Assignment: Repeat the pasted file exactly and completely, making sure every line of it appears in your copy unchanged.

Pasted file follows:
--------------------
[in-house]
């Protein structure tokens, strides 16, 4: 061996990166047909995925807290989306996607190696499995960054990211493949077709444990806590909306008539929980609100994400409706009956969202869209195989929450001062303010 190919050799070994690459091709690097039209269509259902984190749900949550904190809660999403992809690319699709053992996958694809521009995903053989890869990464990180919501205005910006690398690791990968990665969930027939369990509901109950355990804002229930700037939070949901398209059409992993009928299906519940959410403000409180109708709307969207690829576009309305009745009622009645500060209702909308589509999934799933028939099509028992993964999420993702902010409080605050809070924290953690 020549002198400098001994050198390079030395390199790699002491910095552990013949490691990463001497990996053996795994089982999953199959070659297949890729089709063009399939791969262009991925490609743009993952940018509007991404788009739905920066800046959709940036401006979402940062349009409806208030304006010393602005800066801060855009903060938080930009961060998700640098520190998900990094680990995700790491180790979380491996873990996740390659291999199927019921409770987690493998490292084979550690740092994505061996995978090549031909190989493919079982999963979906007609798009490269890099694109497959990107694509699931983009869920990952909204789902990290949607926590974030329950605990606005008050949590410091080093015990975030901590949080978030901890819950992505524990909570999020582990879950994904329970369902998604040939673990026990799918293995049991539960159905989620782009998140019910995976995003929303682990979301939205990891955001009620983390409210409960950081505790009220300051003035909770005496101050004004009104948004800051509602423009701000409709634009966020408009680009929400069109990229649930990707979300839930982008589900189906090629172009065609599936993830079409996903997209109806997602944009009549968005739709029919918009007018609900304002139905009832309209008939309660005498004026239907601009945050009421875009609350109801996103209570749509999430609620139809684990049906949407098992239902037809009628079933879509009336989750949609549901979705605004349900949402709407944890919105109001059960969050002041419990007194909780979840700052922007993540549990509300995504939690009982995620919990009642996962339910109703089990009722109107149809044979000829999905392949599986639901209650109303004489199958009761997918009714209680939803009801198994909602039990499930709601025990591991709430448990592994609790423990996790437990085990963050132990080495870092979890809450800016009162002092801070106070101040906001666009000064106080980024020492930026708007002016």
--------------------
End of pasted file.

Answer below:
[in-house]
């Protein structure tokens, strides 16, 4: 061996990166047909995925807290989306996607190696499995960054990211493949077709444990806590909306008539929980609100994400409706009956969202869209195989929450001062303010 190919050799070994690459091709690097039209269509259902984190749900949550904190809660999403992809690319699709053992996958694809521009995903053989890869990464990180919501205005910006690398690791990968990665969930027939369990509901109950355990804002229930700037939070949901398209059409992993009928299906519940959410403000409180109708709307969207690829576009309305009745009622009645500060209702909308589509999934799933028939099509028992993964999420993702902010409080605050809070924290953690 020549002198400098001994050198390079030395390199790699002491910095552990013949490691990463001497990996053996795994089982999953199959070659297949890729089709063009399939791969262009991925490609743009993952940018509007991404788009739905920066800046959709940036401006979402940062349009409806208030304006010393602005800066801060855009903060938080930009961060998700640098520190998900990094680990995700790491180790979380491996873990996740390659291999199927019921409770987690493998490292084979550690740092994505061996995978090549031909190989493919079982999963979906007609798009490269890099694109497959990107694509699931983009869920990952909204789902990290949607926590974030329950605990606005008050949590410091080093015990975030901590949080978030901890819950992505524990909570999020582990879950994904329970369902998604040939673990026990799918293995049991539960159905989620782009998140019910995976995003929303682990979301939205990891955001009620983390409210409960950081505790009220300051003035909770005496101050004004009104948004800051509602423009701000409709634009966020408009680009929400069109990229649930990707979300839930982008589900189906090629172009065609599936993830079409996903997209109806997602944009009549968005739709029919918009007018609900304002139905009832309209008939309660005498004026239907601009945050009421875009609350109801996103209570749509999430609620139809684990049906949407098992239902037809009628079933879509009336989750949609549901979705605004349900949402709407944890919105109001059960969050002041419990007194909780979840700052922007993540549990509300995504939690009982995620919990009642996962339910109703089990009722109107149809044979000829999905392949599986639901209650109303004489199958009761997918009714209680939803009801198994909602039990499930709601025990591991709430448990592994609790423990996790437990085990963050132990080495870092979890809450800016009162002092801070106070101040906001666009000064106080980024020492930026708007002016």